In my last project, “Law, War and the State of the American Exception”, I looked at the Obama administration’s policies in four areas where its predecessor challenged or violated international law. One of these was the use of force, in particular the revised doctrine of preemptive self-defence. Around March 2010 I wrote a series of posts called ‘Continuity we have to believe in’ and they formed the starting point of the argument I advance in my forthcoming book Law, War and the State of the American Exception.
Jack Goldsmith’s latest post over at Lawfare offers further evidence of the continuity between the Bush and Obama administration. The issue is how we define “imminence” and Goldsmith points out that Obama’s national security team are not that far from Bush’s 2002 National Security Strategy. It’s particularly interesting to note how the current Assistant to the President on counter-terrorism issues, John Brennan, says that a new definition is increasingly recognised by the international community, whereas the Bush NSS stated only that we must adapt the definition. Who in “the international community” I wonder is Brennan talking about? It is clear from the evidence produced by the Iraq Inquiry that British government lawyers rejected completely the argument that there was a case for the use of force in preemptive self defence against Iraq.
It’s also important to note that Brennan’s remarks were made in the context of “the ongoing war against al Qaeda”. The question of imminence here relates not to attacks against states but against individuals, what is often called targeted killings (see Phillip Alston’s latest article on this topic). And here there is a crucial continuity that Goldmsith’s post does not highlight. It involves the question of the geographic scope of the war on terror.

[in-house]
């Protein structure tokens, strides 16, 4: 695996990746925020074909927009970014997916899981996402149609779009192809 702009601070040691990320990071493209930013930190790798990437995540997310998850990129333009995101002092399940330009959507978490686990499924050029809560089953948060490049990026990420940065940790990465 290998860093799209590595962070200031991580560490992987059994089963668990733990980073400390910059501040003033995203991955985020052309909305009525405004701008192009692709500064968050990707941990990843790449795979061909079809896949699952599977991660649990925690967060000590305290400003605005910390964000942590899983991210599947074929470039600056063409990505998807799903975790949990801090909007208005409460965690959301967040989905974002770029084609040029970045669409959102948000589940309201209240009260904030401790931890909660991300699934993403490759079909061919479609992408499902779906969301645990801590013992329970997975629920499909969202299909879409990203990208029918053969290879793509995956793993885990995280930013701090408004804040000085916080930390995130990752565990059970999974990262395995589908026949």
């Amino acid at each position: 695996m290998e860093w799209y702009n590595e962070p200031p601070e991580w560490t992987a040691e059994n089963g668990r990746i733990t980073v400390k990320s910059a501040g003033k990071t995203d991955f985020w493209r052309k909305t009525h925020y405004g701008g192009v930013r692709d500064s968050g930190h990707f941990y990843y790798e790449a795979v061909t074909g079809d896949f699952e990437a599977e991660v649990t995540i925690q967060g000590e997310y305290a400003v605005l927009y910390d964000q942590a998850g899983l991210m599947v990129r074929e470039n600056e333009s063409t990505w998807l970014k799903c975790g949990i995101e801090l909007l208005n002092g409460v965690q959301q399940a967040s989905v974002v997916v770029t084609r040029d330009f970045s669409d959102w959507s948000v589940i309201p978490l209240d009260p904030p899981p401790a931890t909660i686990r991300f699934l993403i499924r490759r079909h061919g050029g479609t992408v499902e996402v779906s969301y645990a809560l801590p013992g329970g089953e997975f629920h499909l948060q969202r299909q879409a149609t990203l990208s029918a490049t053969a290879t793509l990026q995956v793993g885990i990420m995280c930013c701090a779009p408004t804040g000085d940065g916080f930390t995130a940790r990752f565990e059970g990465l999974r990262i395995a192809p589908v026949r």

An area in which there is some disagreement is the geographic scope of the conflict. The United States does not view our authority to use military force against al-Qa’ida as being restricted solely to “hot” battlefields like Afghanistan. Because we are engaged in an armed conflict with al-Qa’ida, the United States takes the legal position that —in accordance with international law—we have the authority to take action against al-Qa’ida and its associated forces without doing a separate self-defense analysis each time.
In other words, al Qaeda members even outside Af/Pak are still enemy combatants (rather than terrorist suspects) and they can be targeted with lethal force without evidence that they are about to commit a terrorist atrocity (which the law enforcement paradigm would insist on for the use of lethal force to be lawful). Brennan does say that there are legal restraints on the American use of force in these circumstances but they are the laws of war not international human rights law or US Constitutional law. This is further evidence that America’s war on terror has entered its second decade.
Contrast this approach to counter-terrorism with the statements of former MI5 chief Eliza Mannigham-Buller and MI5’s current activities, which involve the arrest of terrorist suspects in Birmingham. By Brennan’s standards we might very well have seen Predator drones over the streets of the UK’s second city. That might sound ridiculous. But what makes it sound ridiculous is a political not a legal context.